One recent shift that’s important to understand (and to impress on others) is that security should be heavily focused around the employee or workers identity, not just the organisation’s office perimeter. This is a significant development in terms of external risk as organisations adopt more SaaS cloud services. Threat actors continue to target these systems, aiming to gain access to cloud hosted data through compromised identities.

Today, response is as important as protection

One of the largest challenges around a data breach is determining the scope of the incident. If you are breached, and you can’t quantify the extent of the information that has been compromised, you must assume – as investors, insurance companies and regulators must assume – that all data on impacted systems has been compromised.

This is why having the right levels of logging and proactive monitoring is so important. Without the right tools to capture the details of an intrusion when it occurs, organisations will struggle to accurately determine the scope and impact of a breach.

What can I do about all of this?

The key to combatting the myriad of cyber threats is to develop a robust cyber security strategy. Fortunately, a lot of the hard work has already been done for you. For example, the NIST cyber security framework helps you think holistically about your cyber security approach, ensuring you cover all your bases, and that your investment in cyber security aligns with your business priorities.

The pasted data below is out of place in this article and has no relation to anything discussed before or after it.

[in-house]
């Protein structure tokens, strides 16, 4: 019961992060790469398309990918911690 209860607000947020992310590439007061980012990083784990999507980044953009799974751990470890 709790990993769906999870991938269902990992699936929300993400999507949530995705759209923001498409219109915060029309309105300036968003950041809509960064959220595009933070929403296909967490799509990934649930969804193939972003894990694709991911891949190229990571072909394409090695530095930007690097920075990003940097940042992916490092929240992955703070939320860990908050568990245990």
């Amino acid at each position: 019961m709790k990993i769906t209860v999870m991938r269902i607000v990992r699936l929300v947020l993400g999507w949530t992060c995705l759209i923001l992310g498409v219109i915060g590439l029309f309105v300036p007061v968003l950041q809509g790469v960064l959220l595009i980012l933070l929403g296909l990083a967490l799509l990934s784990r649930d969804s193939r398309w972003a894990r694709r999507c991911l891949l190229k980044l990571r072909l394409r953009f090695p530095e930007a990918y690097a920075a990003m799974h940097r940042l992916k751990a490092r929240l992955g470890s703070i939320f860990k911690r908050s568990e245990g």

The NIST framework consists of five components (or pillars). Each pillar represents a set of questions to answer and objectives to achieve. When you combine them, you have the basis for an effective cyber security strategy that covers all eventualities. 

The five pillars are: 

  • Identify – What types of cyber threats pose a risk to your business? 
  • Protect – How do you effectively safeguard the assets you identified? 
  • Detect – How will you find out if there are cyber threats against your assets? 
  • Respond – If you detect cyber security threats, what’s your action plan? 
  • Recover – If a cyber-attack impacts your infrastructure and wider business, how will you fix it and bounce back? 

Creating an effective business cyber security strategy 

Let’s look at five areas you need to consider as you formulate your cyber security strategy. 

1 – Planning 

Planning is the absolute key to success with your cyber security strategy. The amount of planning you do at the start of the process will serve you well if you ever have to use it in anger. Plan for the worst, then hope for the best. 

Think about everything from conducting regular risk assessments to implementing access controls, ensuring secure network configurations and staying up-to-date with patches and upgrades. Leave no stone unturned. 

Follow the five pillars of NIST to ensure you don’t miss any essential aspects in your strategy.